A few days after his April 7 murder, the Räterepublik, a soviet republic, was proclaimed in Munich. On the same day the soviet republic for Freising was also proclaimed.This soviet republic lasted about five days. The period photo on the right is shortly after its overthrow when troops from Regensburg entered. On the 30th they continued south to overthrow the soviets in Munich.
video 
Video my senior students made about this time in Freising's history
Freising has changed gradually since over the decades...
View from Weihenstephan hill across from the Lindenkeller, east of Cathedral Hill. The period photo from Franz Ress shows how much the slope has been reduced and the view altered by adding vegetation.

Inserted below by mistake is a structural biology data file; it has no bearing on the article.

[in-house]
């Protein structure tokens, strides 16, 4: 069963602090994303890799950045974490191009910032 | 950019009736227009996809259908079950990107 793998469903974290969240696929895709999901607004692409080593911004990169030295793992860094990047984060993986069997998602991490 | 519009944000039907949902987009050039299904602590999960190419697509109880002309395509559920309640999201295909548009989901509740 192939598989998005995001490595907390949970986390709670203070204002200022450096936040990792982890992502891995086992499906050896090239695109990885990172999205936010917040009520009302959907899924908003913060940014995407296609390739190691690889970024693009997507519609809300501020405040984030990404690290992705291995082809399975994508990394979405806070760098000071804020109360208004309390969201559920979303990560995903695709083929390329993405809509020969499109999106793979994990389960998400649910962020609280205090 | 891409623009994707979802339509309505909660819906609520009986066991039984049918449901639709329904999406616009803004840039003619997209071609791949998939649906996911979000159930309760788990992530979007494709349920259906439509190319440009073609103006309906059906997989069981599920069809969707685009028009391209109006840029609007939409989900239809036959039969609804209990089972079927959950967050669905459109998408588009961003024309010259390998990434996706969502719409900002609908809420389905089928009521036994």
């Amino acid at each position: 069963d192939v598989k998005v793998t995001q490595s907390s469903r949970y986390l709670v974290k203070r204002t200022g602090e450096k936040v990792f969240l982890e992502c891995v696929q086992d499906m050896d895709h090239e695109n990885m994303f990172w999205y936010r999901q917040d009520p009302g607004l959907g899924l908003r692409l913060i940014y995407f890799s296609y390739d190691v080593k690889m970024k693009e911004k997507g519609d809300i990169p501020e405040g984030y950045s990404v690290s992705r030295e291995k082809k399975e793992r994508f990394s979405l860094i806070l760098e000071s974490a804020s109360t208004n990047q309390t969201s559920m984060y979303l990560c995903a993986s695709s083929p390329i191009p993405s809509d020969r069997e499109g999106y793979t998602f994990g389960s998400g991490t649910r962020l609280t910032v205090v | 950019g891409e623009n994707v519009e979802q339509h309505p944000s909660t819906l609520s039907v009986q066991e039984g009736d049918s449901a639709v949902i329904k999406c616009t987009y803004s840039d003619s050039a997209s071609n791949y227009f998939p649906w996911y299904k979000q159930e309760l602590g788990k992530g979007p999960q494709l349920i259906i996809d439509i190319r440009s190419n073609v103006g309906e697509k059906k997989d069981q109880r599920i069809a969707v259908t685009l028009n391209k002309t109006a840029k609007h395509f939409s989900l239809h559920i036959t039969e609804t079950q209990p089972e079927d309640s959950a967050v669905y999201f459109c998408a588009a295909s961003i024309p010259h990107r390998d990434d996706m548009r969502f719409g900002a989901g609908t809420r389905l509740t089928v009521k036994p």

The small connecting lane between Johannisstrasse and Veitsmuellerweg leading up to Weihenstephaner Berg from below.
View of Prinz-Ludwig-Straße from the end of Ziegelgasse. The Ziegeltor was destroyed in 1898, the last of Freising's six gates.
Many of the photographs of Freising taken during Nazi rule are from Carl Koislmaier.
 Shoe shops then-and-now along the Obere and Untere hauptstrasse.
 
 The photos on the right are of the corner of Wippenhauser Straße and Schönmetzlerstraße during the Third Reich and today. The house on the left still stands, now serving the Islamischen Gemeinde Freising.
Looking from and at Calafati's, then and now

Fischergasse in the 1930s and today. Fischergasse is, as Wilhelm Heinrich Riehl noted in his 1866 essay on Freising, the only historic street that refers to a trade.